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New York Jets: Not Benching Dee Milliner a Bad Recipe

Al Bello

Today's post dedicated to the awesomeness that is Applebee's is themed about a master chef. What ingredient has Rex Ryan used recently to either make the team better or worse? It would be tough to put a positive spin over the last few weeks. There is plenty negative.

In my book, the worst is his refusal to bench Dee Milliner. Like fellow rookies Geno Smith and Brian Winters, Milliner has looked lost at pretty much everything. Opponents have made a point to target him since Week 1 and been successful for the most part. He has been benched in multiple games. He kept getting his starting job back, though.

The difference with Milliner opposed to Geno or Winters is the quality of players behind him. Geno could be replaced by David Garrard, a guy who hasn't played in three years and whose knee is in such bad shape he retired a few months ago. He could also be replaced by Matt Simms, who is as much of a nonprospect as could be and arguably looked even worse than Geno in his limited action. With Winters, the obvious replacement would be Vladimir Ducasse, who was so bad when he started earlier in this season that the Jets thought Winters was actually a better option. Comparing the play of the two, they probably were not wrong. Winters actually might be better than Ducasse.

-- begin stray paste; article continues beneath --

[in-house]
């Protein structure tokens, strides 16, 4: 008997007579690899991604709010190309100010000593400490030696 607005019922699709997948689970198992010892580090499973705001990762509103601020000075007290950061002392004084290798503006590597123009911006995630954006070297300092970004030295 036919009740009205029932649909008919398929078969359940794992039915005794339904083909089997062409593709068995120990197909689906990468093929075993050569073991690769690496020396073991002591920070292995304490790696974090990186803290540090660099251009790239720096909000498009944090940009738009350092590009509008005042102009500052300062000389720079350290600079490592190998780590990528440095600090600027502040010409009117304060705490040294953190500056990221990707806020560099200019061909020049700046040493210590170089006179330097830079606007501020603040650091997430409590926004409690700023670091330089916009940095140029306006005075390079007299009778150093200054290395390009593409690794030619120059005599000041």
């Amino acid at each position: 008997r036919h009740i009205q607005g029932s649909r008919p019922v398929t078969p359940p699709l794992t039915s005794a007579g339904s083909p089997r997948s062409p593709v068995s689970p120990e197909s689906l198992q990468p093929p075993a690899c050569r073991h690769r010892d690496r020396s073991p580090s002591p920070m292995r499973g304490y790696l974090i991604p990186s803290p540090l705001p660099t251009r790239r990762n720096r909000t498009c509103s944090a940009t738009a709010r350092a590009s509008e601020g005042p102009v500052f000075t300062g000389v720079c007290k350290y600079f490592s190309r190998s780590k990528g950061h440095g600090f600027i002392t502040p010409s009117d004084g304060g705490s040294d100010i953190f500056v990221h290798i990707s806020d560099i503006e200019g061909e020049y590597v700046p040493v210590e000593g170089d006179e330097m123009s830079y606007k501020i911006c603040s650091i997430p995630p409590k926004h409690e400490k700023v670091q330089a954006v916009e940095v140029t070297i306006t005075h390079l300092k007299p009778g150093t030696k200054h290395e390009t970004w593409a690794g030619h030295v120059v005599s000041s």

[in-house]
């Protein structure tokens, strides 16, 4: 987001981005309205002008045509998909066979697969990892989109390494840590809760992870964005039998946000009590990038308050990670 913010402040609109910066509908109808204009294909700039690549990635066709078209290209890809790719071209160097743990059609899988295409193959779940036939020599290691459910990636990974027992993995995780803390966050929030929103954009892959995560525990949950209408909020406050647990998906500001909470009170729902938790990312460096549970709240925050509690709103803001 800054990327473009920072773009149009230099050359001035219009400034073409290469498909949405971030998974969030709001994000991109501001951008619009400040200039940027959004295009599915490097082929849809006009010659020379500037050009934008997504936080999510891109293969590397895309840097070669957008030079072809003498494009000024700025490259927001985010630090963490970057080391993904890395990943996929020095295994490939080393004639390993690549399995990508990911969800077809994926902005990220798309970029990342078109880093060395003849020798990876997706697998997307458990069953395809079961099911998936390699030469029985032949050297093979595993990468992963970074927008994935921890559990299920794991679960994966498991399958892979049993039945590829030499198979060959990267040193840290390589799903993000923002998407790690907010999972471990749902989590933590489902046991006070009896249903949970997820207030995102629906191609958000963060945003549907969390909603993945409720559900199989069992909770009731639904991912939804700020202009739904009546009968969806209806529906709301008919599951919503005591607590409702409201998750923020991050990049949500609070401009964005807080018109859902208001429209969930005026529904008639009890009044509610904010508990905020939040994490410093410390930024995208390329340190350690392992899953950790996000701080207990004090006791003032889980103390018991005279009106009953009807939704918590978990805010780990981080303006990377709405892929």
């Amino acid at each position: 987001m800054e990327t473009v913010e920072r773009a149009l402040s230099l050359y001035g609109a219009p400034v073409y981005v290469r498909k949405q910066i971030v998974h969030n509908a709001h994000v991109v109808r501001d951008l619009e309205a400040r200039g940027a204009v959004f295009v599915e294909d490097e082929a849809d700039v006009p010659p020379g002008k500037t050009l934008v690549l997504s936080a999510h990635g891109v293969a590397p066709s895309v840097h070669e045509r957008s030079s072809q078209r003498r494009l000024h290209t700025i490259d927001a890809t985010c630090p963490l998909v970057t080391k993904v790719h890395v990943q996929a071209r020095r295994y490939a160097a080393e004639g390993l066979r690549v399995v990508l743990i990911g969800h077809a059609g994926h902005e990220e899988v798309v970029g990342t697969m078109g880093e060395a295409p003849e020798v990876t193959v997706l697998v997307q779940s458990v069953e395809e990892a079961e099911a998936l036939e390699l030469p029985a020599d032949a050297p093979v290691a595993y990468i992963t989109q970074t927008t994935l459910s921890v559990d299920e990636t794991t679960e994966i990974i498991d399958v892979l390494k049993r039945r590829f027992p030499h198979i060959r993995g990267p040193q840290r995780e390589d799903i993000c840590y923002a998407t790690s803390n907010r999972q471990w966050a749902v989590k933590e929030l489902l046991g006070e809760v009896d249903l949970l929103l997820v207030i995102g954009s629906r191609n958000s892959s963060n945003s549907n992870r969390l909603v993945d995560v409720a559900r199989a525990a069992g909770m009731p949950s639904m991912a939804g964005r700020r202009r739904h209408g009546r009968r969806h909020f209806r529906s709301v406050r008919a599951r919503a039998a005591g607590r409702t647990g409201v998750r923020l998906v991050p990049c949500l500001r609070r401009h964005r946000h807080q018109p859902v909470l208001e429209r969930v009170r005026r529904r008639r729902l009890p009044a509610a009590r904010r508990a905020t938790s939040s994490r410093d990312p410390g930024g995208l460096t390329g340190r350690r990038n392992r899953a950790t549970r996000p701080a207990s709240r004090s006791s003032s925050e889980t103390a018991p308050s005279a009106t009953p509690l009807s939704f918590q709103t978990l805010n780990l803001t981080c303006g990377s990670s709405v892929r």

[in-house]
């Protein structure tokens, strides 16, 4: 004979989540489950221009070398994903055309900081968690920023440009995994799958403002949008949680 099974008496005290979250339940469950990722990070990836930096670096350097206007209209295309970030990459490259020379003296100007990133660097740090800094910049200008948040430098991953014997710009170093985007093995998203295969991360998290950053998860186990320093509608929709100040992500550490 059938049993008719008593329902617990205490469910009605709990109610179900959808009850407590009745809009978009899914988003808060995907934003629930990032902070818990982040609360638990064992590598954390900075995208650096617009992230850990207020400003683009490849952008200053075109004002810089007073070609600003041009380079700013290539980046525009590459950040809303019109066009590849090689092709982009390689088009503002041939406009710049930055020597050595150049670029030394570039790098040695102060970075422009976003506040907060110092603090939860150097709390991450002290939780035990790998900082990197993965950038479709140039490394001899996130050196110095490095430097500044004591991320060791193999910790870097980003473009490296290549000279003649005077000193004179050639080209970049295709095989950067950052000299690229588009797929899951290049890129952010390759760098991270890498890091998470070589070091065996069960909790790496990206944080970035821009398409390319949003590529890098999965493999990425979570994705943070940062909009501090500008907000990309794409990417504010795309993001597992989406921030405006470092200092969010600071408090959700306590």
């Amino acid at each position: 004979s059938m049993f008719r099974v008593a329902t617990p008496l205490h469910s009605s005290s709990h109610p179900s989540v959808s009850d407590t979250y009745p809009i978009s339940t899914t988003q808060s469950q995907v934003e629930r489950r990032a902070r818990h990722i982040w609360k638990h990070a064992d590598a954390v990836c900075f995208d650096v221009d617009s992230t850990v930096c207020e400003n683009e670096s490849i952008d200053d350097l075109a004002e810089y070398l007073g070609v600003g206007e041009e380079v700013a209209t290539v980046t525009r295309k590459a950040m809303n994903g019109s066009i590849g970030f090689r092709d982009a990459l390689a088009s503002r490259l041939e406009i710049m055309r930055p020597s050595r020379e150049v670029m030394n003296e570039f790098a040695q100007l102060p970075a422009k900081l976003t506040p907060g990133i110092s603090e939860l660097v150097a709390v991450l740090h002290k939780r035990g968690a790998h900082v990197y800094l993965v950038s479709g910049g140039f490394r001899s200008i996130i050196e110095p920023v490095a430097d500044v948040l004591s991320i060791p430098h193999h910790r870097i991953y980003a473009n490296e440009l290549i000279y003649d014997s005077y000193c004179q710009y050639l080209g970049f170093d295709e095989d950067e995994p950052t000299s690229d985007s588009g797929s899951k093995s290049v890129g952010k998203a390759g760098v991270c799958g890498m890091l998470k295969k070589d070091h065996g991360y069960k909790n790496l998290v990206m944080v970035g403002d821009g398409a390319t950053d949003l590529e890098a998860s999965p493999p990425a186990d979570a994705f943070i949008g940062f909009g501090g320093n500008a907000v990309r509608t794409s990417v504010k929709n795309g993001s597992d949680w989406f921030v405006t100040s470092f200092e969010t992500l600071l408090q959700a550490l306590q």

The story is different with Milliner. Kyle Wilson worked as a starter for most of last season and played credibly on a good pass defense. He is playing at a high level in the slot this year just like he did in 2011. Darrin Walls' ceiling is unclear, but he has looked a lot better than Milliner when he has played.

The Jets have credible alternatives, but Rex Ryan has for some reason refused to make a switch. This has left the secondary more vulnerable than it has to be, and opponents have taken advantage. In football terms, that is the opposite of a delicious Honey Pepper Sirloin.